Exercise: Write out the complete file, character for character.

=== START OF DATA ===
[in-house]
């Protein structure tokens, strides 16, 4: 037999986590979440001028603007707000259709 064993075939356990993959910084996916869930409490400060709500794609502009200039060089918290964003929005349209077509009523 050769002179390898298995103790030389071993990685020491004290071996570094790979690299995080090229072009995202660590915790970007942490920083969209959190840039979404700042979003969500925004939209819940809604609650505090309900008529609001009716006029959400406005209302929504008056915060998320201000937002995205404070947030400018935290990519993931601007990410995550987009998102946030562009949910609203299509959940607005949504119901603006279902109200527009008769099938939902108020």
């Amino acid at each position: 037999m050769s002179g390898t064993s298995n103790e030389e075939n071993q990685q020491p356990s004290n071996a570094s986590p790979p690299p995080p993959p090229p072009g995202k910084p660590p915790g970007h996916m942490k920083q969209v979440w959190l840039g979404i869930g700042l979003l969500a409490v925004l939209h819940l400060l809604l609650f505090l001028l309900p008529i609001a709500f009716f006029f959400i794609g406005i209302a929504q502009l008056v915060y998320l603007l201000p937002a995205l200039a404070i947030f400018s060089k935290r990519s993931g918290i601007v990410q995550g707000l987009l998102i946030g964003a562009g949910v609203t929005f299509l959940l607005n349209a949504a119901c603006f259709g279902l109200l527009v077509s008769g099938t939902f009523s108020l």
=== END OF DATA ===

[in-house]
């Protein structure tokens, strides 16, 4: 037999986590979440001028603007707000259709 064993075939356990993959910084996916869930409490400060709500794609502009200039060089918290964003929005349209077509009523 050769002179390898298995103790030389071993990685020491004290071996570094790979690299995080090229072009995202660590915790970007942490920083969209959190840039979404700042979003969500925004939209819940809604609650505090309900008529609001009716006029959400406005209302929504008056915060998320201000937002995205404070947030400018935290990519993931601007990410995550987009998102946030562009949910609203299509959940607005949504119901603006279902109200527009008769099938939902108020």
């Amino acid at each position: 037999m050769s002179g390898t064993s298995n103790e030389e075939n071993q990685q020491p356990s004290n071996a570094s986590p790979p690299p995080p993959p090229p072009g995202k910084p660590p915790g970007h996916m942490k920083q969209v979440w959190l840039g979404i869930g700042l979003l969500a409490v925004l939209h819940l400060l809604l609650f505090l001028l309900p008529i609001a709500f009716f006029f959400i794609g406005i209302a929504q502009l008056v915060y998320l603007l201000p937002a995205l200039a404070i947030f400018s060089k935290r990519s993931g918290i601007v990410q995550g707000l987009l998102i946030g964003a562009g949910v609203t929005f299509l959940l607005n349209a949504a119901c603006f259709g279902l109200l527009v077509s008769g099938t939902f009523s108020l």